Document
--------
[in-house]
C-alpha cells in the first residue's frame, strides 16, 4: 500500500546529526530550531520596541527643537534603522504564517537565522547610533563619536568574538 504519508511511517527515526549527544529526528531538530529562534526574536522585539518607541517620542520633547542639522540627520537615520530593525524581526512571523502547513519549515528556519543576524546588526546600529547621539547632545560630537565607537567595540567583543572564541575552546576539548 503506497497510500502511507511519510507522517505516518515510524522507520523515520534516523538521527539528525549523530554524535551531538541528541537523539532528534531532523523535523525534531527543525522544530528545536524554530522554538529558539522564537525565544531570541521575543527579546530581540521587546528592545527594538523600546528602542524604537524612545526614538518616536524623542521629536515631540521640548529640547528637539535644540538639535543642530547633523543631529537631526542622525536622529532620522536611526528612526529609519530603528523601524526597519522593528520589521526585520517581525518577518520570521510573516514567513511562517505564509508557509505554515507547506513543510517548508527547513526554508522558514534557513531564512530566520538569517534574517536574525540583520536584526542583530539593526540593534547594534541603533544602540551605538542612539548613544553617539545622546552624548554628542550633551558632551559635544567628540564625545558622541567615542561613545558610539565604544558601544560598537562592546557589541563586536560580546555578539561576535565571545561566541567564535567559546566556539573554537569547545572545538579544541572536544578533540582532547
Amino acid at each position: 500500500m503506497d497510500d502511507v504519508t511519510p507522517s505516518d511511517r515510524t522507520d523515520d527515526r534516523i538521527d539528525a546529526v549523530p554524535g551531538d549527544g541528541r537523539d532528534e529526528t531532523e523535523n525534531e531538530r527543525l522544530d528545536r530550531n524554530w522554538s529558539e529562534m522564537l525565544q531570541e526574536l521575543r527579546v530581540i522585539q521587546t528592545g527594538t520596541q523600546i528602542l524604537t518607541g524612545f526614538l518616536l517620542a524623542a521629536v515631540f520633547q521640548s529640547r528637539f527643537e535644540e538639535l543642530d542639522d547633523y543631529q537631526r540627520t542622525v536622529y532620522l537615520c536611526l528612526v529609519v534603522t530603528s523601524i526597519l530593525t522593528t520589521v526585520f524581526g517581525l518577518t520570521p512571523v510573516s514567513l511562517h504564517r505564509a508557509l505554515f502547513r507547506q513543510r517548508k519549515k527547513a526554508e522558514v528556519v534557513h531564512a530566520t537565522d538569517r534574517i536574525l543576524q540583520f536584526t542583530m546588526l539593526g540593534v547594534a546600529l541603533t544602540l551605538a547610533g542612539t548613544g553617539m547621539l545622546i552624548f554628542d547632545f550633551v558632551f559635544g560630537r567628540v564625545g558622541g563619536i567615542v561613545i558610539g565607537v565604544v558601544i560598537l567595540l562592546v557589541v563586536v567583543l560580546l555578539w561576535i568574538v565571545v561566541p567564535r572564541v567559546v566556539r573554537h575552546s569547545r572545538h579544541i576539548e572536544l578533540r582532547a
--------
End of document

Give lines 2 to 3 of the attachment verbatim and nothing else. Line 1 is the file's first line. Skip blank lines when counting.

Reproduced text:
C-alpha cells in the first residue's frame, strides 16, 4: 500500500546529526530550531520596541527643537534603522504564517537565522547610533563619536568574538 504519508511511517527515526549527544529526528531538530529562534526574536522585539518607541517620542520633547542639522540627520537615520530593525524581526512571523502547513519549515528556519543576524546588526546600529547621539547632545560630537565607537567595540567583543572564541575552546576539548 503506497497510500502511507511519510507522517505516518515510524522507520523515520534516523538521527539528525549523530554524535551531538541528541537523539532528534531532523523535523525534531527543525522544530528545536524554530522554538529558539522564537525565544531570541521575543527579546530581540521587546528592545527594538523600546528602542524604537524612545526614538518616536524623542521629536515631540521640548529640547528637539535644540538639535543642530547633523543631529537631526542622525536622529532620522536611526528612526529609519530603528523601524526597519522593528520589521526585520517581525518577518520570521510573516514567513511562517505564509508557509505554515507547506513543510517548508527547513526554508522558514534557513531564512530566520538569517534574517536574525540583520536584526542583530539593526540593534547594534541603533544602540551605538542612539548613544553617539545622546552624548554628542550633551558632551559635544567628540564625545558622541567615542561613545558610539565604544558601544560598537562592546557589541563586536560580546555578539561576535565571545561566541567564535567559546566556539573554537569547545572545538579544541572536544578533540582532547
Amino acid at each position: 500500500m503506497d497510500d502511507v504519508t511519510p507522517s505516518d511511517r515510524t522507520d523515520d527515526r534516523i538521527d539528525a546529526v549523530p554524535g551531538d549527544g541528541r537523539d532528534e529526528t531532523e523535523n525534531e531538530r527543525l522544530d528545536r530550531n524554530w522554538s529558539e529562534m522564537l525565544q531570541e526574536l521575543r527579546v530581540i522585539q521587546t528592545g527594538t520596541q523600546i528602542l524604537t518607541g524612545f526614538l518616536l517620542a524623542a521629536v515631540f520633547q521640548s529640547r528637539f527643537e535644540e538639535l543642530d542639522d547633523y543631529q537631526r540627520t542622525v536622529y532620522l537615520c536611526l528612526v529609519v534603522t530603528s523601524i526597519l530593525t522593528t520589521v526585520f524581526g517581525l518577518t520570521p512571523v510573516s514567513l511562517h504564517r505564509a508557509l505554515f502547513r507547506q513543510r517548508k519549515k527547513a526554508e522558514v528556519v534557513h531564512a530566520t537565522d538569517r534574517i536574525l543576524q540583520f536584526t542583530m546588526l539593526g540593534v547594534a546600529l541603533t544602540l551605538a547610533g542612539t548613544g553617539m547621539l545622546i552624548f554628542d547632545f550633551v558632551f559635544g560630537r567628540v564625545g558622541g563619536i567615542v561613545i558610539g565607537v565604544v558601544i560598537l567595540l562592546v557589541v563586536v567583543l560580546l555578539w561576535i568574538v565571545v561566541p567564535r572564541v567559546v566556539r573554537h575552546s569547545r572545538h579544541i576539548e572536544l578533540r582532547a